You can probably imagine, trying to slide two tons of metal and fiberglass through a narrow road is somewhat akin to walking a tightrope; a great deal of precision will be required to accomplish any of the feats of vehicular grandeur expected of you. The XBOX’s comically massive controller actually presents a strict advantage in this respect, as the use of triggers for gassing and braking makes driving very intuitive and also quite comfortable. And when the unique girth of both the system and its controller are reminiscent of an actual-sized automobile, it certainly adds a sense of atmosphere to the driving; sort of like a rumble pack.
If you’re a beginner and new to the genre, PGR 2 has accommodations to make the game more accessible. For one thing, pretty much every corner in the game has subtly placed tread marks to help guide you on where to brake and for how long. You can save and study replays of anything you do, although that function might just be for remembering all the times you were awesome. There are also five difficulty levels, which are separately chosen at the start of each event; these will inevitably act as a handicap, to prevent a deficit of skill from inhibiting your progress at the low, low cost of pride.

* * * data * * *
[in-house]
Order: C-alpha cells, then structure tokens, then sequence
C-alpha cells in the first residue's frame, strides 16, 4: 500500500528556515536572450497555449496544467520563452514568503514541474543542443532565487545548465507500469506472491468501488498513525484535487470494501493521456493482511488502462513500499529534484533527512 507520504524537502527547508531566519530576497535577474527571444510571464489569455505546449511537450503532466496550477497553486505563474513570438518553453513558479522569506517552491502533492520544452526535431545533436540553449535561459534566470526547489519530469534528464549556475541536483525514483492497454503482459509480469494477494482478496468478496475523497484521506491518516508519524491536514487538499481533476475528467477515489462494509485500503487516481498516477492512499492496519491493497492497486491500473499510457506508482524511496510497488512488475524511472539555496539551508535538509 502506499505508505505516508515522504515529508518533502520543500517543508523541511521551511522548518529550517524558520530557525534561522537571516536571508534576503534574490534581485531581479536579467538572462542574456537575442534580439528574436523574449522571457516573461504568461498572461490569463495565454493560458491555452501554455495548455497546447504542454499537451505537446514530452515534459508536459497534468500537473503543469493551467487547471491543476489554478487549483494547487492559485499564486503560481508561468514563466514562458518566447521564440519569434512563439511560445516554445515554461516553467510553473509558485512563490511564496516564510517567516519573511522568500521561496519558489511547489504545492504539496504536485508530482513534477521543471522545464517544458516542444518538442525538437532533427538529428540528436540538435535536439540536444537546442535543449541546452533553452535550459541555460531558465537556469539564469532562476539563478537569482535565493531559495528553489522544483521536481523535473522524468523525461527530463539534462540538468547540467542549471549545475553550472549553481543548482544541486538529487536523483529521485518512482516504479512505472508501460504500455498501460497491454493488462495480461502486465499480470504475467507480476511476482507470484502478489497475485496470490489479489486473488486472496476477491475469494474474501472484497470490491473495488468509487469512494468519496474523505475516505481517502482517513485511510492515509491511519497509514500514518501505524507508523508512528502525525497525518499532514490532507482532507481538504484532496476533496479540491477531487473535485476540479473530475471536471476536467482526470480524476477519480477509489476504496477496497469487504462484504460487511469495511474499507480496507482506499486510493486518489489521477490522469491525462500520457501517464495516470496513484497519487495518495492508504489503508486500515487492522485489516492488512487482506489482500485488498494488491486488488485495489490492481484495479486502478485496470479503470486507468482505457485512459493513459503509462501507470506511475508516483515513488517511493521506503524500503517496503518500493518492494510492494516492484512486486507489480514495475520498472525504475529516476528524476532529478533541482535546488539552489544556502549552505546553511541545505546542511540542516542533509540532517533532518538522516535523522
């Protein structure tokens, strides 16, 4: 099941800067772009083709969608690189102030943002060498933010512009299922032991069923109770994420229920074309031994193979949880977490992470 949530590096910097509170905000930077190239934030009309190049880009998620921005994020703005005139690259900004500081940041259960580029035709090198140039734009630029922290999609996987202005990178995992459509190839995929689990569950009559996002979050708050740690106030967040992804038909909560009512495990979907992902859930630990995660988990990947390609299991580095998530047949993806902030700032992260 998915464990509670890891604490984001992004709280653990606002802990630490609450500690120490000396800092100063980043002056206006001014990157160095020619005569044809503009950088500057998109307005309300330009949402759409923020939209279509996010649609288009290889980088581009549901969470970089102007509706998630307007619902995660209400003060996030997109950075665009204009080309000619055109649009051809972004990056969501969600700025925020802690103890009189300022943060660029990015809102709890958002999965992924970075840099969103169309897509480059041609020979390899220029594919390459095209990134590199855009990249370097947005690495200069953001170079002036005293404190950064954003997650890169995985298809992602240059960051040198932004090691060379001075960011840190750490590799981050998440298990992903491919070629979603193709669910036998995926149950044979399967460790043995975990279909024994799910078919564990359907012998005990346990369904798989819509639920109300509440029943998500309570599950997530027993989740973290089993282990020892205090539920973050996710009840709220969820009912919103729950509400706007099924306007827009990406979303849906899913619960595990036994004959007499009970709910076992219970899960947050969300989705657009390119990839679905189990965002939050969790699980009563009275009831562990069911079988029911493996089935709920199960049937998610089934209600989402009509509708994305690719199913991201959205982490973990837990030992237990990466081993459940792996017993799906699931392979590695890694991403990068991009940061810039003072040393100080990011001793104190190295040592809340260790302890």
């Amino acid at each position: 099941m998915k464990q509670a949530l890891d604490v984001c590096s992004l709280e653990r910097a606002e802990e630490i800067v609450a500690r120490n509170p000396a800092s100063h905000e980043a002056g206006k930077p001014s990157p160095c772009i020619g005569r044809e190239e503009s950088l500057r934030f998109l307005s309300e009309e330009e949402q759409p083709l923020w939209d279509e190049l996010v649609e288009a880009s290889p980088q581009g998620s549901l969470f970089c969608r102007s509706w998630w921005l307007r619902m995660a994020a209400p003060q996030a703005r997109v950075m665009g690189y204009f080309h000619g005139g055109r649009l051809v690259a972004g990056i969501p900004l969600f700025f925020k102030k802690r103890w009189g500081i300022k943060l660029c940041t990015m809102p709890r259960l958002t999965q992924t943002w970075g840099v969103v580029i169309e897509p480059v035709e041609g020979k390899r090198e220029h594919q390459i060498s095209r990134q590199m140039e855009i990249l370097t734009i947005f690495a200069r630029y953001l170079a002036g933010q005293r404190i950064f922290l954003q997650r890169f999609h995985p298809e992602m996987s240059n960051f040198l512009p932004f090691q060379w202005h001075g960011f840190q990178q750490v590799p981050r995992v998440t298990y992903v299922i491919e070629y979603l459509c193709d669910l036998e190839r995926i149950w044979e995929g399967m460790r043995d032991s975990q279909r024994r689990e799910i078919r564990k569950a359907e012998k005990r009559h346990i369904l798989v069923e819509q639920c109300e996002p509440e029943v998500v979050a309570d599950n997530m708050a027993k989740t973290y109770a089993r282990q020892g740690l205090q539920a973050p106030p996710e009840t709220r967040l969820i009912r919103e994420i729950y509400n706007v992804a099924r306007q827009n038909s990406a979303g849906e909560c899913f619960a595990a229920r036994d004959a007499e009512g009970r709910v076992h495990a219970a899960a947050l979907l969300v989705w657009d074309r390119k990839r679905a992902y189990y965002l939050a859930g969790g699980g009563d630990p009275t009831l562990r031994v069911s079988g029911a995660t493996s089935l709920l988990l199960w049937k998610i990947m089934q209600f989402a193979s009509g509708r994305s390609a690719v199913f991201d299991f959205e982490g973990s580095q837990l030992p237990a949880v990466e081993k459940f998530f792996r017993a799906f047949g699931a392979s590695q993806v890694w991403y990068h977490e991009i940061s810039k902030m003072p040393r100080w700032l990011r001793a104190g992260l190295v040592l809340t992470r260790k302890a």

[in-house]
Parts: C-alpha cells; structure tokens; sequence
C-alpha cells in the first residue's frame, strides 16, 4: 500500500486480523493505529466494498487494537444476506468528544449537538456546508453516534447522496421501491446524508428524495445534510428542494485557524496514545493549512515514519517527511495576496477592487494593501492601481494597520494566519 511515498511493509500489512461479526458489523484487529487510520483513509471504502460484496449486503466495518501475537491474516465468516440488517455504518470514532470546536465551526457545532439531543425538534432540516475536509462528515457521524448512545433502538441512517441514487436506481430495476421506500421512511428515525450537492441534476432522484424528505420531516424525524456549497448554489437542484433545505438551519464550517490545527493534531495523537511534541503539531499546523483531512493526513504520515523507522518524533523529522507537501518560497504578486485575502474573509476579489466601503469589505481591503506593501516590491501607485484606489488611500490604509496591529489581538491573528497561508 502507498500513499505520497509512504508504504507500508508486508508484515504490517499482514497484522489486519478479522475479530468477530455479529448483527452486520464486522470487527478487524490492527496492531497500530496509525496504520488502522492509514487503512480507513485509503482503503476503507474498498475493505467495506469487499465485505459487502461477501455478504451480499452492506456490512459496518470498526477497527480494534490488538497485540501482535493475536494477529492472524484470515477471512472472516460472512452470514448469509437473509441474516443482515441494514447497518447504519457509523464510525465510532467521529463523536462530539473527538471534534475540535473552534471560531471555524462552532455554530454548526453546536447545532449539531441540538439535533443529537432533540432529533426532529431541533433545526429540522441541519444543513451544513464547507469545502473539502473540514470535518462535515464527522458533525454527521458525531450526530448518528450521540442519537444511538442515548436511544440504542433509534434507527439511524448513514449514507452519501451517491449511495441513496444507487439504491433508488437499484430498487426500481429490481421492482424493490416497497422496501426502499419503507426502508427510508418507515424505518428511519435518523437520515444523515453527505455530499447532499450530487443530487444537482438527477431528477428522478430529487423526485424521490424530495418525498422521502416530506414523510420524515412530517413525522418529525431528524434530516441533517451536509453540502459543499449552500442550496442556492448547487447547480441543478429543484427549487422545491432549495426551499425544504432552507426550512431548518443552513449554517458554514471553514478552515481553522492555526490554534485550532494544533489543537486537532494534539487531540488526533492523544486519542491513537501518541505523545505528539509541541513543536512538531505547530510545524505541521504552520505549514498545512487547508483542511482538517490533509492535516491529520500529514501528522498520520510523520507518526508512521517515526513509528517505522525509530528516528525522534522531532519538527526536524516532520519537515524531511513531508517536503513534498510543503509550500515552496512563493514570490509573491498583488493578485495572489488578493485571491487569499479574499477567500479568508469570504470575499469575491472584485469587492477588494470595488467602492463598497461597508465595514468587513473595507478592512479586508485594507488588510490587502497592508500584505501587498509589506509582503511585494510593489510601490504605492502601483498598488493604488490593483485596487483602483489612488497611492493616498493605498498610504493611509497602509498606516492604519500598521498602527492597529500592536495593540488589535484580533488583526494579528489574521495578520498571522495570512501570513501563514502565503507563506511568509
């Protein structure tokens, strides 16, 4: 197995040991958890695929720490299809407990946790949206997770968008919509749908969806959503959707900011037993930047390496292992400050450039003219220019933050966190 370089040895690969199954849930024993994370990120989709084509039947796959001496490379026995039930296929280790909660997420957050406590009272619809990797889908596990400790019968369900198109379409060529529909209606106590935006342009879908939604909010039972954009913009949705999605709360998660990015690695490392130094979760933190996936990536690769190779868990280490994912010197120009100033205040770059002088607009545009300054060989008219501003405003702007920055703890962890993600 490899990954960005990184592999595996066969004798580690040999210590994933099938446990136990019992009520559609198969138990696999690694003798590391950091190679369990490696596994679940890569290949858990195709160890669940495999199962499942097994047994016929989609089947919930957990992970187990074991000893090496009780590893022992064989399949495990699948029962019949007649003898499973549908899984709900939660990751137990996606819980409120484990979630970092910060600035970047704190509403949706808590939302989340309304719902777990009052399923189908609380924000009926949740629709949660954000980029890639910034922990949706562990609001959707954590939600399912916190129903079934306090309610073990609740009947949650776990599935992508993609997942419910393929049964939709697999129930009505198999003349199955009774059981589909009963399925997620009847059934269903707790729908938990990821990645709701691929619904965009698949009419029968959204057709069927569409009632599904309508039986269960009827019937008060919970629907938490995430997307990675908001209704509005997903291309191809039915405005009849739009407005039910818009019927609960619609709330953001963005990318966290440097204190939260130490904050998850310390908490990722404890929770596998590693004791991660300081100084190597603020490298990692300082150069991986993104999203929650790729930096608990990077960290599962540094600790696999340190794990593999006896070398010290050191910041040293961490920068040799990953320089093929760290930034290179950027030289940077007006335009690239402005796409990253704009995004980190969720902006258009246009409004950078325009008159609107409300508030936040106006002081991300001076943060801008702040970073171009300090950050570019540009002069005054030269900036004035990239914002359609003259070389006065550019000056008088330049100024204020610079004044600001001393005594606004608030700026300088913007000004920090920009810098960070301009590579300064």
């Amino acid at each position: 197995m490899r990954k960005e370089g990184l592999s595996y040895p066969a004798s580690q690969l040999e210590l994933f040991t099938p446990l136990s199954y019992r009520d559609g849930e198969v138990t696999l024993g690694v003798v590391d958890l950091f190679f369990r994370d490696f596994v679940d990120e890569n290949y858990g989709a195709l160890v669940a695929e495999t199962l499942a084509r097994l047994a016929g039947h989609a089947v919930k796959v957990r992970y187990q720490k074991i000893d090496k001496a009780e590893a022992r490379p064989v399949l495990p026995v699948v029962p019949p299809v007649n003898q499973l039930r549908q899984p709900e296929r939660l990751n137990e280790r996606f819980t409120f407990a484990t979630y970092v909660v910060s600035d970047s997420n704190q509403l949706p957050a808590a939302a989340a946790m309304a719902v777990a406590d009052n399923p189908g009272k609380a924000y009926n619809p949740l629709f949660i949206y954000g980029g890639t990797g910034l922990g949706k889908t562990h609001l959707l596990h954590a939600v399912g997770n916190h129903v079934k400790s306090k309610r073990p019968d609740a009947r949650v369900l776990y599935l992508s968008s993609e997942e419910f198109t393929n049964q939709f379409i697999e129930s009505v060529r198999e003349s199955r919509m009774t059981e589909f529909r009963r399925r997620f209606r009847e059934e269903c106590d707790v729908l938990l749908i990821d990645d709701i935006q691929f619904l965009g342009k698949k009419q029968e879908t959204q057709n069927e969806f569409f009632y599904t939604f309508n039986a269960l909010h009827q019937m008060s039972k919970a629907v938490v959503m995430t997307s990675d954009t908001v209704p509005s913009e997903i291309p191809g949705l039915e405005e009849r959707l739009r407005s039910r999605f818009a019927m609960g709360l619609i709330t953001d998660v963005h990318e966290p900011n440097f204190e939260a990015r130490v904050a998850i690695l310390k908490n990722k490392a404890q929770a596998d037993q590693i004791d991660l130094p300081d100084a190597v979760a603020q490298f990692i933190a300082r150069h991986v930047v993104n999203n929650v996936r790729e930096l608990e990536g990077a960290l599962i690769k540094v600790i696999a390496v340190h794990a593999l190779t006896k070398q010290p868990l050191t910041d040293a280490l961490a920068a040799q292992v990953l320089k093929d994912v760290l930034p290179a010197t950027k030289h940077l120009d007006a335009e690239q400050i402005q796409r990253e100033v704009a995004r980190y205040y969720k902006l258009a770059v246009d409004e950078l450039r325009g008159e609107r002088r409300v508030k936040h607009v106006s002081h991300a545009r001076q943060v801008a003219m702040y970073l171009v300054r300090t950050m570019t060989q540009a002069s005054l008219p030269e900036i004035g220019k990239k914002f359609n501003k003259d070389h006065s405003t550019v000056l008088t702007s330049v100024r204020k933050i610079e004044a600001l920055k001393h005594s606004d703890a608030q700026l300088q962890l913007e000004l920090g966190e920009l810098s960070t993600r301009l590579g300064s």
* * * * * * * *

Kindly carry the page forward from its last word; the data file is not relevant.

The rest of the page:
The main mode of PGR 2 is the Kudos World Series, spanning ten scenic cities (plus the obligatory finale at the Nürburgring) where you’ll compete in events such as races, time trials, as well as special “cone challenges” that will undoubtedly bring to mind your final week of driver’s education and the failure that ensued when you ran over each and every one of the cones. Before you can unlock access to fast, sporty cars like the naturally aspirated, 700 horsepower, Enzo Ferrari with V12 engine, however, you’ll have to get acquainted with cars in less powerful classes; the first class available isn’t much more than a selection of minivans, but you should quickly be able to work your way up in no time. Clearing the Kudos World Series essentially functions as a rite of passage, in effect both qualifying you as a true street racer and preparing you for future Project Gotham Racing games.